"The charged politics and turmoil of [al-Wazzan's] life and times brings history to life, with history professor Davis using manuscripts of the times—including some previously unknown—to explore fully al-Wazzan's image and importance."—The Midwest Book Review
"Davis has produced the best study to date of this enigmatic figure . . . What is perhaps most valuable about this present study is that, for the first time, in order to tell the story of Leo Africanus, systematic and careful use is made by her of the excellent very early manuscript of his Description of Africa, a source that provides vastly improved readings for many passages . . . Here is a fascinating early traveler, straying across the frontier between Islam and Christendom, and Natalie Davis has provided us with the means to get to know him."—L. P. Harvey, Book Forum

“Her virtuosity as a historian, her deep knowledge of Renaissance Europe, her surefootedness, and her lack of timidity make what could well have been an unconvincing narrative in the hands of someone less skilled an inspired meditation on the life of a ‘trickster bird’ who practiced dissimulation in order to survive and produce work that has withstood the tests of time . . . Trickster Travels is an intellectual tour de force, the product of meticulous and passionate inquiry into the universe of North African and Islamic scholarship.”—Susan Gilson Miller, Journal of Interdisciplinary History

“Most readers acquainted with al-Hasan al-Wazzan (b. circa 1486-88), the polymath author of the Libro de la Cosmographia et Geographia de Affrica whose family was exiled from Granada to Fez in 1492, will know through him Amin Maalouf’s novel León l’Africain (1986). Responding to factional strife in Beirut and his exile in France, Maalouf constructed his protagonist as an idealized cosmopolitan paradigm. The ghost of Maalouf’s ‘Leo Africanus is a persistent, if almost invisible, presence in Natalie Zemon Davis’s more nuanced study, which addresses contemporary historiographical concerns with border-crossing . . . Her book is located at, and just beyond, the boundaries of empiricism, without venturing into fictional territory . . . Davis’s reconstruction of the life and cultural contexts of al-Hasan, or Yuhanna al-Asad, Yuhanna the Lion, to use the name he adopted after his conversion and baptism by Pope Leo X in 1520, is a magisterial study of fragmentary sources and, rather frequently, silence. Meticulous archival work—at the Escorial, the Bibliothèque Nazionale Centrale, and in Florence, Modena, Milan and elsewhere—is matched by exceptional methodological imagination.”—Simon Doubleday, Law and History Reviews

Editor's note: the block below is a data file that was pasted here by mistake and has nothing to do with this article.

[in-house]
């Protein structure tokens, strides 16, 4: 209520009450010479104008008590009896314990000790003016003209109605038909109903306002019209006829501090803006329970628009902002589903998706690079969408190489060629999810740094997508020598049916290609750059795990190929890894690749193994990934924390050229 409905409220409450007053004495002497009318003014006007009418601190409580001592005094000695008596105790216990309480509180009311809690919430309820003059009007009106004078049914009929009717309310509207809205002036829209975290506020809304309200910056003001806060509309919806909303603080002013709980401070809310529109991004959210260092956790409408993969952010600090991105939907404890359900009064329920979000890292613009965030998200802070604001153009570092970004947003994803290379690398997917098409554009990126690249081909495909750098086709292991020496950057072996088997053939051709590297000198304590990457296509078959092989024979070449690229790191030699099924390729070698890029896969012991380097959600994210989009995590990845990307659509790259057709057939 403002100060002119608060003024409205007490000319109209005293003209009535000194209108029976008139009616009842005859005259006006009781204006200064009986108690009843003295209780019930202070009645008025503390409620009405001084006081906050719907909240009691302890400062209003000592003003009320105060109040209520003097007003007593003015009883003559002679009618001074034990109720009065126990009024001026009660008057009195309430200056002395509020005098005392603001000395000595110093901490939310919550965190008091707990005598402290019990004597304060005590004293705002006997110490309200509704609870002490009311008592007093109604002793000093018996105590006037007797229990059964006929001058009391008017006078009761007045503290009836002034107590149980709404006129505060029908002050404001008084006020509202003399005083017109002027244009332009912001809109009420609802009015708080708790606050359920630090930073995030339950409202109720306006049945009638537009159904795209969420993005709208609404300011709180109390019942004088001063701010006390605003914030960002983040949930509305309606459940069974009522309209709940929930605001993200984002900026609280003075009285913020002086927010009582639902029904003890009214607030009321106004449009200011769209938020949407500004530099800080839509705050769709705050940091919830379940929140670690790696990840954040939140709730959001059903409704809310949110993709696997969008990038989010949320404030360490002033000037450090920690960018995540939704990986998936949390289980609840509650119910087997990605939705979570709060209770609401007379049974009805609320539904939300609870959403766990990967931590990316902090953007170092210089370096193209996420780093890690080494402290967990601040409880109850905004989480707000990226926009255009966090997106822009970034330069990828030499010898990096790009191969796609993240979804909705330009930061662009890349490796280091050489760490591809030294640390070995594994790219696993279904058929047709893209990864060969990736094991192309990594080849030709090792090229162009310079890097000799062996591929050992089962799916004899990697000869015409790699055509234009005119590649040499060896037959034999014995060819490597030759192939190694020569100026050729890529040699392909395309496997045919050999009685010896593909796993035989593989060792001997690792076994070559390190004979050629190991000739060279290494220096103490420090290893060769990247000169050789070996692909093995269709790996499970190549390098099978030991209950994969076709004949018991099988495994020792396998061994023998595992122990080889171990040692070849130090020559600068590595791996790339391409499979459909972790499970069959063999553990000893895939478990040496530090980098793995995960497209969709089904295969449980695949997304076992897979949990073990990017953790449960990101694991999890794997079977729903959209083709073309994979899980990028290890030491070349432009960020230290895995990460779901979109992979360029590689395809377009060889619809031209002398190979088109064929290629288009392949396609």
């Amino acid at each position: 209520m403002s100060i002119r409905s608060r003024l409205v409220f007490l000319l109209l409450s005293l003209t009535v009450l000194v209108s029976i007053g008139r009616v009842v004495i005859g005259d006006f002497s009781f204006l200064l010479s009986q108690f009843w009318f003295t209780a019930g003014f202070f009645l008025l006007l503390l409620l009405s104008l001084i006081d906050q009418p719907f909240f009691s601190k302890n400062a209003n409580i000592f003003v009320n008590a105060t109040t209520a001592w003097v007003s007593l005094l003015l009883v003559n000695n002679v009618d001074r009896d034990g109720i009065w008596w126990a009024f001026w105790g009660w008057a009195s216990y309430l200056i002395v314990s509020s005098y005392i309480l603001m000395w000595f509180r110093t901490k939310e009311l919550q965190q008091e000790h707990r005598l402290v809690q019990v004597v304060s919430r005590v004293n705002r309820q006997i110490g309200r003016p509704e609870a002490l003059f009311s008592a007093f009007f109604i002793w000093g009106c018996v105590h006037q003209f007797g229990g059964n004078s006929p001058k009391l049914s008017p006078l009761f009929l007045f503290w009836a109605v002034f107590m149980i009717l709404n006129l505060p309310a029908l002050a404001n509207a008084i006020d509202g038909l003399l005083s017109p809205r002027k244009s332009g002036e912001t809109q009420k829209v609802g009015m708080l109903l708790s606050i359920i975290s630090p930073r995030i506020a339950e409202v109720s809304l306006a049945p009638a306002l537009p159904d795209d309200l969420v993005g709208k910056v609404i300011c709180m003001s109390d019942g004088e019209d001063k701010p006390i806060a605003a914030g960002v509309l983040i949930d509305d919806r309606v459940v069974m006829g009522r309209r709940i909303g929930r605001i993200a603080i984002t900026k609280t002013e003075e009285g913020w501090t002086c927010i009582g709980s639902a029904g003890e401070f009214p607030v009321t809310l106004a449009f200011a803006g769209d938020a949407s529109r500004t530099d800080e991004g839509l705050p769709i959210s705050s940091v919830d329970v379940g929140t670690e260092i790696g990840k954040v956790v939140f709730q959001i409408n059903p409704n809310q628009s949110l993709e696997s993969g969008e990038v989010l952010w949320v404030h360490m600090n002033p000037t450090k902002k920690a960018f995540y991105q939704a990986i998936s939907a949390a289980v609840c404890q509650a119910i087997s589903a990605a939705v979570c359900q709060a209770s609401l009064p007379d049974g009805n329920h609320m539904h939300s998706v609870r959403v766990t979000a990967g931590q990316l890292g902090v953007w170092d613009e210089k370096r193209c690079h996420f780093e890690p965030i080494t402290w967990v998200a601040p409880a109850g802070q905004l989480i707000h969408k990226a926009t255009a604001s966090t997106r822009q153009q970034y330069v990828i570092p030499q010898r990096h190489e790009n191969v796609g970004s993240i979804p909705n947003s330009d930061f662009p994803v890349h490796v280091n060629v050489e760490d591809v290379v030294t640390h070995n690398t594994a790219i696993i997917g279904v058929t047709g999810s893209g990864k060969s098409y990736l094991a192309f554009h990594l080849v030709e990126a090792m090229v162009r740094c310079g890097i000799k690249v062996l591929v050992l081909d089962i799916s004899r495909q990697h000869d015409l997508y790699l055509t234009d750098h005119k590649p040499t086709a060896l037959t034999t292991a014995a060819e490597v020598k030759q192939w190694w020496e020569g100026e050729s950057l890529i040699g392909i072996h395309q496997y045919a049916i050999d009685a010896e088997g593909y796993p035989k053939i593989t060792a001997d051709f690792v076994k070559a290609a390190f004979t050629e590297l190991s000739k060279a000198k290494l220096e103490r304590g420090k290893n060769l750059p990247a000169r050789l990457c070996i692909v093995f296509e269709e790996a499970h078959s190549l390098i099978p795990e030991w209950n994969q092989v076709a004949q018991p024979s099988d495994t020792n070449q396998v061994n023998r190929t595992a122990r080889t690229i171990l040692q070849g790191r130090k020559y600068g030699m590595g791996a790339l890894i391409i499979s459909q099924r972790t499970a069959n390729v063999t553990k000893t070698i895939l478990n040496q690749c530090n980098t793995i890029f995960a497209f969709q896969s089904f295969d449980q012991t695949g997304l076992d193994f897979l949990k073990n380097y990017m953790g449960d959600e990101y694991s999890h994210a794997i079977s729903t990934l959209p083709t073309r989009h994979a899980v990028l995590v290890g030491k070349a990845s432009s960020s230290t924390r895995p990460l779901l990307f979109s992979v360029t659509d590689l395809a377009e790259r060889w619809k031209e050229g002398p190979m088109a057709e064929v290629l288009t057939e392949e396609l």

“Even in retirement Natalie Davis continues to push the methodological envelope for early modern historians. A longtime expert with creative methods of self-fashioning—Martin Guerre, Fiction in the Archives—she now ventures to craft ‘a plausible life story from materials of the time’ for an author characterized by noteworthy silences. It would have been easier to study ‘what kind of man . . . Europeans preferred him to be’; nevertheless, Davis has convincingly captured a third-person sixteenth-century author calling himself el compsitore or interpres while navigating between Islam and Christianity  . . . Two distinctive features distinguish Davis’s approach to this elusive target. Although he signed himself ‘Johannes Leo’ in the colophon to his longest work, Davis invariably refers to her protagonist after 1520 as ‘Yuhanna al-Asad’ (the Arabic form of his new Christian name, which he used in other colophons) in order to stress the ‘entanglement of values, perspectives, and personae in his life in Italy’ when composing all his surviving works. Another major strategy is to guide readers through the long manuscript on Africa, which justifiably fills the bulk of her study, by frequently recalling the two tales (which he either reworked or invented) that began it. The first informed readers that el compositore intended to be honest even when his material was unpleasant; the other explained how he had to change forms (from a fish to a bird, in his version) in order to shuttle between two worlds  . . . It is difficult to do justice to Davis’s study in this brief space. Few of her peers have moved so comfortably between Jewish and Christian life in early modern Europe. Here she extends her reach toward Islam, as important in contemporary Europe as it was five centuries ago, through analyzing the writings of a faqi who mingled extensively with Jews in Renaissance Italy . . . Her erudition is exemplary, including acknowledging assistance when translating terms from Arabic or Hebrew. She stalks Yuhanna al-Asad as relentless as she once did Martin Guerre, tracking down both contradictions and omissions in surviving evidence about them.”—William Monter, Sixteenth Century Journal